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Board Games 2016 How director compensation is changing at five Canadian companies

A man walks by an RBC sign in Toronto's financial district on Nov. 24, 2016.

Mark Blinch/The Globe and Mail

Board Games 2016: Additional tables on company and director diversity and a full report card are available for purchase.

Canadian National Railway: Flat fee changeover

CN Rail adopted a new all-inclusive retainer in 2015, paying directors $35,000 (U.S.) a year in cash and $200,000 in share grants, but no longer paying meeting attendance fees. Under the new system, total pay averaged $378,363* (Canadian) a director in 2015, up 22 per cent from $311,303 in 2014. (CN pays directors in U.S. dollars but reports compensation in Canadian dollars, and said pay rose 6.5 per cent in constant U.S. dollars.) CN said retainers were raised "given that they now apply regardless of the number of meetings attended by the directors"

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Royal Bank of Canada: Raising the retainer

The bank adopted a flat-fee pay structure in 2010, paying a retainer of $185,000 in 2011 to cover all of a director's work during the year. There are no extra fees for attending meetings or sitting on committees, although committee chairmen get extra pay. The bank increased the retainer to $210,000 in 2014 and to $250,000 in 2016, for an increase of 35 per cent since 2011, citing growing responsibilities, greater time demands and the need to recruit internationally.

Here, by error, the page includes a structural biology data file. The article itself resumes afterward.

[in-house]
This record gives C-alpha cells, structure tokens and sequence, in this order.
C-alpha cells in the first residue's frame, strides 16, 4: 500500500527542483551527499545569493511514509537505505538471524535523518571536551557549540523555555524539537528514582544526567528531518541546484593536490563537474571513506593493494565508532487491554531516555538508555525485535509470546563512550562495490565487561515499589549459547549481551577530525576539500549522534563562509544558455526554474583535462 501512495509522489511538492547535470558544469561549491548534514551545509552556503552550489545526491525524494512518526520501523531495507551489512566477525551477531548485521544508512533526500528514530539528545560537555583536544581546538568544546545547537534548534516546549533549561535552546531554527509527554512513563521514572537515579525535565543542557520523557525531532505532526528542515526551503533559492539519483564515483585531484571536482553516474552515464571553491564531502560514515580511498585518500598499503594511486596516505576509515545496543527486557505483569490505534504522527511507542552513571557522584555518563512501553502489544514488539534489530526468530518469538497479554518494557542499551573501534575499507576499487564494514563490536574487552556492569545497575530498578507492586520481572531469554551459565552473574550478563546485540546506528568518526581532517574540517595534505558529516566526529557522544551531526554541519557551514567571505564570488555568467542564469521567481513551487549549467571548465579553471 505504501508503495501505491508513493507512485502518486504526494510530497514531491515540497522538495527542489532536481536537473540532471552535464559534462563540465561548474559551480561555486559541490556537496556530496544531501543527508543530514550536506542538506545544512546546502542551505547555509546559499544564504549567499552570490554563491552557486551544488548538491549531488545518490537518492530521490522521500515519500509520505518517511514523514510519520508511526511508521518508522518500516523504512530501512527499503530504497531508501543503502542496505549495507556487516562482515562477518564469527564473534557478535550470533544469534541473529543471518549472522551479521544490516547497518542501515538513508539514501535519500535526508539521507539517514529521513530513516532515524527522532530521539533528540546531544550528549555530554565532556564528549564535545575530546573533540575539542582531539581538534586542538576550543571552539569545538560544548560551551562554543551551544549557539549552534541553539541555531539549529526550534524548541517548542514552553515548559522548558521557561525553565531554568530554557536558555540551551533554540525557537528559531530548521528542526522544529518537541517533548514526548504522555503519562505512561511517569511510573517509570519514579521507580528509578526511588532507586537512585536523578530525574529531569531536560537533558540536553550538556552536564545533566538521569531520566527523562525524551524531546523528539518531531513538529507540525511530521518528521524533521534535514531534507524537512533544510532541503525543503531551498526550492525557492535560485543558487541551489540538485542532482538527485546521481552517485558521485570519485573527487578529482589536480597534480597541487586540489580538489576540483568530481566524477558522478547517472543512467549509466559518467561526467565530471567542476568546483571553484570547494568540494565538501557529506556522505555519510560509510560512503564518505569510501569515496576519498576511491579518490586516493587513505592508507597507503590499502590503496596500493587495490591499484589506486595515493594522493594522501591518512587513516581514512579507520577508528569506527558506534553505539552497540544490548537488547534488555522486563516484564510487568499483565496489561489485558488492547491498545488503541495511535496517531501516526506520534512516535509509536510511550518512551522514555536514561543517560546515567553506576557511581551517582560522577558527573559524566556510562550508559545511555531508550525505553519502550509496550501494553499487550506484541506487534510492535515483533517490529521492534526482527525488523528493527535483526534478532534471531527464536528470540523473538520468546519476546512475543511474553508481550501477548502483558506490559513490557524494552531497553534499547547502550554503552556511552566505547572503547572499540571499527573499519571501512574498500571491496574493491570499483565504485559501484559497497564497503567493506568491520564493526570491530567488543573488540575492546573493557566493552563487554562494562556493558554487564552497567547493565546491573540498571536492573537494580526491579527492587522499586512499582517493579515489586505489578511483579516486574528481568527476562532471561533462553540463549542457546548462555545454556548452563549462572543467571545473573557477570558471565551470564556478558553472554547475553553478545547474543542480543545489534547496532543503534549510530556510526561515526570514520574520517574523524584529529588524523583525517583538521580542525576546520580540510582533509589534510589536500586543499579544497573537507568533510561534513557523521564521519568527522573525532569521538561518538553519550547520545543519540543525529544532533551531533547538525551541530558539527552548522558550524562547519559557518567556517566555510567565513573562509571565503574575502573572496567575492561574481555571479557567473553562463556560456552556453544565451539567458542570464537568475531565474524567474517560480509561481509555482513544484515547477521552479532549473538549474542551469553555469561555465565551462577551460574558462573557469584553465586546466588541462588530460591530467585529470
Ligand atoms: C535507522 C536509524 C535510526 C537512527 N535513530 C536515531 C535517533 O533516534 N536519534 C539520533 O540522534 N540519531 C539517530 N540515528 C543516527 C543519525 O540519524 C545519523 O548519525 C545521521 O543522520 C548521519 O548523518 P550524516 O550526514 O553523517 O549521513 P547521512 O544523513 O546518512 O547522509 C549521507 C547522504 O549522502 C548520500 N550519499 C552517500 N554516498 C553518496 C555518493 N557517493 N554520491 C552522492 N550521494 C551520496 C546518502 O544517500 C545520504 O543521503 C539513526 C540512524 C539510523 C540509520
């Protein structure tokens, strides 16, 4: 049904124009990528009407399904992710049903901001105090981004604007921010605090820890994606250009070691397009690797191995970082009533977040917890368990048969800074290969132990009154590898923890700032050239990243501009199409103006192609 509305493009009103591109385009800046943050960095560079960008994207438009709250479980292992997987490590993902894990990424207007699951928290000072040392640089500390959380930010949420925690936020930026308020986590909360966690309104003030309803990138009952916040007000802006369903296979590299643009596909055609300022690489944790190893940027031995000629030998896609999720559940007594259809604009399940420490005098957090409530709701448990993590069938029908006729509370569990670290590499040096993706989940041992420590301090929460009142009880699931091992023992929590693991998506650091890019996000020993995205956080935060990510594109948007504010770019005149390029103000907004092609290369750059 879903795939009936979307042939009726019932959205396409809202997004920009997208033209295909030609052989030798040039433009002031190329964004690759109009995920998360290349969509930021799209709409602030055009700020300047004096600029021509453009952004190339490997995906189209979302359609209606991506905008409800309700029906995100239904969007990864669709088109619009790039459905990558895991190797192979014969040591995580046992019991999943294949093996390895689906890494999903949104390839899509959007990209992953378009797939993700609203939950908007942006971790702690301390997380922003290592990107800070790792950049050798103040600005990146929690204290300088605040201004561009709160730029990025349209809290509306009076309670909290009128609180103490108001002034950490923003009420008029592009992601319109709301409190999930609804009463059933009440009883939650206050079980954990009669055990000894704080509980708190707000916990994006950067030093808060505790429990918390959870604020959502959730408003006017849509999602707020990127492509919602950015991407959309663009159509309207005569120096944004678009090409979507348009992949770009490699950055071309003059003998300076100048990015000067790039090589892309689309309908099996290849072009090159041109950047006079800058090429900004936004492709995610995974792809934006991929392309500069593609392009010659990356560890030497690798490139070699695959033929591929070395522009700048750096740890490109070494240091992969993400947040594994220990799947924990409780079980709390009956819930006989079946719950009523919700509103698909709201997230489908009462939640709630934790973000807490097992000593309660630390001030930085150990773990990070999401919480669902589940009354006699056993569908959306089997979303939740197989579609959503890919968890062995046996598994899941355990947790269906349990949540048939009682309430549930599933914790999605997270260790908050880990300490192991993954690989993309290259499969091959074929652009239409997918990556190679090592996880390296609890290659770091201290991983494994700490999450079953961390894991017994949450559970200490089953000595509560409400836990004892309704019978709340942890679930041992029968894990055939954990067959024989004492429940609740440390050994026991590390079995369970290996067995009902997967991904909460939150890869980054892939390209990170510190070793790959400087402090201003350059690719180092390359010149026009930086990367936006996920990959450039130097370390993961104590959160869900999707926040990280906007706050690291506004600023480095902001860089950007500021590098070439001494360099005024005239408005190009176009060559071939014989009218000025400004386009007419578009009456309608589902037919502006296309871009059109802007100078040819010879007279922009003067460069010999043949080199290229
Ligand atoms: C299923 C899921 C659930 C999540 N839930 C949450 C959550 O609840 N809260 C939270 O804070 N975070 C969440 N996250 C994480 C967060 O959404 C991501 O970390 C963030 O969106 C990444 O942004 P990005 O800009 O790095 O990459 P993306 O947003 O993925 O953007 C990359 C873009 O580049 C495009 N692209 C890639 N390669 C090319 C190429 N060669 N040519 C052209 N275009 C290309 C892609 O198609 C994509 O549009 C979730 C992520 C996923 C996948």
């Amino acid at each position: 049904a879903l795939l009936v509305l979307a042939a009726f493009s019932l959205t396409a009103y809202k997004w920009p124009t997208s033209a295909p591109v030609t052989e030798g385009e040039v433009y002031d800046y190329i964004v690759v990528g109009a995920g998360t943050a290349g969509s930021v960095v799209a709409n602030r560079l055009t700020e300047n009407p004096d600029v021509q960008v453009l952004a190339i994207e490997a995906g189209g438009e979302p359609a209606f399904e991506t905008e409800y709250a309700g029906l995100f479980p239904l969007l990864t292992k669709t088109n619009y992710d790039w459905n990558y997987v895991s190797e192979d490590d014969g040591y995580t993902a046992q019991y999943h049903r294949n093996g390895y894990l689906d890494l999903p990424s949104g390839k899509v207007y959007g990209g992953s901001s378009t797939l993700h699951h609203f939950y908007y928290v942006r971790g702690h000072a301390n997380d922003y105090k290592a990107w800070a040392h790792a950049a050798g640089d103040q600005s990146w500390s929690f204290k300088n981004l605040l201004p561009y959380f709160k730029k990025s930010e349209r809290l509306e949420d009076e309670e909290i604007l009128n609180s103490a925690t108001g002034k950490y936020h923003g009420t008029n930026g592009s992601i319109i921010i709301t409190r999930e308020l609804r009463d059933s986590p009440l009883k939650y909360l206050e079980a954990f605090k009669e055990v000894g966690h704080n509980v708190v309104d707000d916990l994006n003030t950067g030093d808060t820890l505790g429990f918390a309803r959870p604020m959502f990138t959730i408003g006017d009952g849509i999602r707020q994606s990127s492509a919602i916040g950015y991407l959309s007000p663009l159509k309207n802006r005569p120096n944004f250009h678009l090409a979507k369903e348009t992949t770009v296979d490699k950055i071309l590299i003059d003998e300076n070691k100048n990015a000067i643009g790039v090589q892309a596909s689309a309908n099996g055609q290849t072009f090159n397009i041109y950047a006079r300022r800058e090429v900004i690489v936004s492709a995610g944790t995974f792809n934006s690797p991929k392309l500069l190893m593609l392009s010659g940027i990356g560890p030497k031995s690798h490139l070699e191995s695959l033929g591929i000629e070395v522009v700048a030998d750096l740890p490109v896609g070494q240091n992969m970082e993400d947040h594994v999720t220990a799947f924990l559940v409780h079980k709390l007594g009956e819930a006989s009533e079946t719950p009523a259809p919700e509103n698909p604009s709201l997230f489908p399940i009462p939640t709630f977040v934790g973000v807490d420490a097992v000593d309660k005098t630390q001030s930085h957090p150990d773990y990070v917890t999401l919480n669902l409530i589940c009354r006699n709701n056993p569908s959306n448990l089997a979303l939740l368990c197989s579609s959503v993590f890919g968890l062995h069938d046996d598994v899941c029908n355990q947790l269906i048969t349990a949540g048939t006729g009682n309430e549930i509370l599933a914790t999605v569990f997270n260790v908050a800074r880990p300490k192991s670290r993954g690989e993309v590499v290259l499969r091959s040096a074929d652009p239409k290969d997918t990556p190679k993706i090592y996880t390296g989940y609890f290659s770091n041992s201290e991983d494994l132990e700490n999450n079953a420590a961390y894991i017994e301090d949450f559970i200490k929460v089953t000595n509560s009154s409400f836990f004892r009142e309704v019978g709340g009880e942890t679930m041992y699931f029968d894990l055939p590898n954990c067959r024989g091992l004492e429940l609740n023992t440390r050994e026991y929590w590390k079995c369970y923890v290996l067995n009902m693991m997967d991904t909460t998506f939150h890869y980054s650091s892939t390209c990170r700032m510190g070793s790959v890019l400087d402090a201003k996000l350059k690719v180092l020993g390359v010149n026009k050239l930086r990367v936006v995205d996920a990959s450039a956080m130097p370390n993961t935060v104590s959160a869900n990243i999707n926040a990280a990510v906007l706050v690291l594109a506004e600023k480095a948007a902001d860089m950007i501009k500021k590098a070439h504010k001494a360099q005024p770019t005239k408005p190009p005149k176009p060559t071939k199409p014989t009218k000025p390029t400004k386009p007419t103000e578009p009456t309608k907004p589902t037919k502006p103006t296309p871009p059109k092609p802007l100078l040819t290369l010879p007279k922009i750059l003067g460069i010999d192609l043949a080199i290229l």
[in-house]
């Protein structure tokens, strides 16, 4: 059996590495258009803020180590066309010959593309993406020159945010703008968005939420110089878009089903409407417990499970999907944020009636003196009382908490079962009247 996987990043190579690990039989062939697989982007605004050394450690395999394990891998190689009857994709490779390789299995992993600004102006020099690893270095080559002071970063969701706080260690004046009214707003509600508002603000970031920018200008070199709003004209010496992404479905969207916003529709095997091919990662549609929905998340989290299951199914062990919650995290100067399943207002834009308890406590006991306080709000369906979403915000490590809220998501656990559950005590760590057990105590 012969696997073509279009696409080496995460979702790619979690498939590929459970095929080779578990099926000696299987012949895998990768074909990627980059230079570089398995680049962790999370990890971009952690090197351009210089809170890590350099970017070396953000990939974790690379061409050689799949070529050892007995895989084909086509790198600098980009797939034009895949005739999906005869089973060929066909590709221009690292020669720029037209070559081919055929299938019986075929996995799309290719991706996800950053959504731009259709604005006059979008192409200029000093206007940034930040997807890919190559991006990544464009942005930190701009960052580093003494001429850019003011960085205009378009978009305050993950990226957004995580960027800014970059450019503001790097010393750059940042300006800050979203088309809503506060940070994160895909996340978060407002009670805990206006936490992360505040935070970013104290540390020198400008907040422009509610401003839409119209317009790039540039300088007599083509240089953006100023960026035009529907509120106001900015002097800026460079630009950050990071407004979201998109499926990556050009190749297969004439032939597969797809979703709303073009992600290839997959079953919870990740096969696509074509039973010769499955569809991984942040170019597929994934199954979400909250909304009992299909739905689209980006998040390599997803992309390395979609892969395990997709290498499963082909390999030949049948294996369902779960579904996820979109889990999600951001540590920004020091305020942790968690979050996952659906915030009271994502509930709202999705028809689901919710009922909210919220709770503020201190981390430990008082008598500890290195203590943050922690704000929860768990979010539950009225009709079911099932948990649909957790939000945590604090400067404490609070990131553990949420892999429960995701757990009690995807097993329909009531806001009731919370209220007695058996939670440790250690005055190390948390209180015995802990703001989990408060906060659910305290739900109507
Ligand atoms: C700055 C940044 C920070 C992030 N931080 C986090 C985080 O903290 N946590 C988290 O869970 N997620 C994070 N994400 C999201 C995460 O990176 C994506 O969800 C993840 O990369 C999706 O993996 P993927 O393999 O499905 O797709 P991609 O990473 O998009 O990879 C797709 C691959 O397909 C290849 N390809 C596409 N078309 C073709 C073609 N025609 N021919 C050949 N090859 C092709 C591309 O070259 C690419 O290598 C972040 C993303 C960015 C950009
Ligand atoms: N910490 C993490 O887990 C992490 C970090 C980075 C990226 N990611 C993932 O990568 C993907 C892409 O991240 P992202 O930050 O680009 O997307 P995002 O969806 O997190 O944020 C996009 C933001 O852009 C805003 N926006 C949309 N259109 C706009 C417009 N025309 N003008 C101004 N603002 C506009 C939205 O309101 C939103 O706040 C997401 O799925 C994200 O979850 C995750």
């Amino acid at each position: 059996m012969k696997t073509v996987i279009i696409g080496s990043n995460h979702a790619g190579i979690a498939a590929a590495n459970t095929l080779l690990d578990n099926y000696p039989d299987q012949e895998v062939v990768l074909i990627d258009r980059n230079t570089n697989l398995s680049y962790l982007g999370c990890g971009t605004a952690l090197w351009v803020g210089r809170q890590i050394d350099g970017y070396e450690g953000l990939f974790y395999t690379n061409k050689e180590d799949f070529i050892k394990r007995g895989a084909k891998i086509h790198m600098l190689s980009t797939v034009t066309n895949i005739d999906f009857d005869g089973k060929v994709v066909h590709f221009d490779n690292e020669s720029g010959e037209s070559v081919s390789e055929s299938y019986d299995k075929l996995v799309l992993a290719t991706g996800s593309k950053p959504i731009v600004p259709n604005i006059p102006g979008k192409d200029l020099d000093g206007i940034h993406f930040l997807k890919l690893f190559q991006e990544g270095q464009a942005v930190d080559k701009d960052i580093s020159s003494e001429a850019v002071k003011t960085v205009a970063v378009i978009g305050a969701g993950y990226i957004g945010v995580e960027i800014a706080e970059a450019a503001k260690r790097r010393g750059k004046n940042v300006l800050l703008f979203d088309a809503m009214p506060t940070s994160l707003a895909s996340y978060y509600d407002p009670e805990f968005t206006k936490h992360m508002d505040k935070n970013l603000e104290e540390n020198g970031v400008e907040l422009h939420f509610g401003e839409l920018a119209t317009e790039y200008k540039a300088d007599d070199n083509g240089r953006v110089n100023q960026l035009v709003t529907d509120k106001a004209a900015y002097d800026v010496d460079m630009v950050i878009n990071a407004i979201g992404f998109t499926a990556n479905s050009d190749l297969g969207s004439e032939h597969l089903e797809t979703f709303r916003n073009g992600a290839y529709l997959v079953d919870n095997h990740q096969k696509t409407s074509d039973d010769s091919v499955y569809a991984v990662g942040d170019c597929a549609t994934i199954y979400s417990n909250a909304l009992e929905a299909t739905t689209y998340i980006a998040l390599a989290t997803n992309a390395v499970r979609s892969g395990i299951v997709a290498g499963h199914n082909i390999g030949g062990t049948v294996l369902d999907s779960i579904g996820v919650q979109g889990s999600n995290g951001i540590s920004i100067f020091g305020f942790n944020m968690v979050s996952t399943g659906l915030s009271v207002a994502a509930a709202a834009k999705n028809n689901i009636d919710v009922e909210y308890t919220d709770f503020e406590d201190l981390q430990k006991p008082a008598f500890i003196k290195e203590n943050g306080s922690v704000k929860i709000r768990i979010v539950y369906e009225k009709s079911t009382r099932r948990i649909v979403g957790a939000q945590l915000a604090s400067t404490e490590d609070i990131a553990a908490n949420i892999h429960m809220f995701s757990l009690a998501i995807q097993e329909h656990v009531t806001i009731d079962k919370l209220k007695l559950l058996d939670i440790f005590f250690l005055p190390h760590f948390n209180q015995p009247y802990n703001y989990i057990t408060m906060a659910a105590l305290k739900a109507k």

Goldcorp: Cutting director pay

In recent years, Goldcorp Inc. has made changes to temper its pay levels after total pay per director climbed 21 per cent to an average of $319,000* (U.S.) in 2015 from $264,000 in 2013. In 2015, the board introduced a cap on its annual grant of restricted share units, and in 2016 it switched from paying directors in U.S. dollars to paying the same face amount in Canadian dollars, representing a 28-per-cent pay cut based on the average exchange rate in 2015. The company said the changes align directors with shareholders.

Valeant Pharmaceuticals: Big fees but not for big shareholders

The troubled drug maker has never shied away from big pay packages, and pay for board members is no exception. Directors receive an annual cash retainer of $75,000 (U.S.), share units worth $375,000, and additional fees for sitting on board committees for total average pay of $490,000* per director in 2015. Total pay climbed significantly after Valeant merged with Biovail in 2010, with Biovail's premerger cash retainer set at $50,000 plus share units worth $110,000. Bill Ackman and Stephen Fraidin from Pershing Square Capital Management LP, Valeant's largest shareholder, opted to take no pay as directors after joining the board in 2016.

Open Text: Discretionary pay

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Open Text Corp. pays its directors $50,000 (Canadian) a year in cash, but also provides a discretionary annual grant of share units. The company's shareholder proxy circular does not disclose the amount of the discretionary award in 2016. Instead, the compensation disclosure shows the total value of all equity awards, including cash fees that directors opted to take in share units. Total pay averaged $329,000* a director in fiscal 2016 ended June 30, up 12 per cent from $293,000 in 2015.

*Excluding board chairman, lead director and directors who didn't serve the full year.

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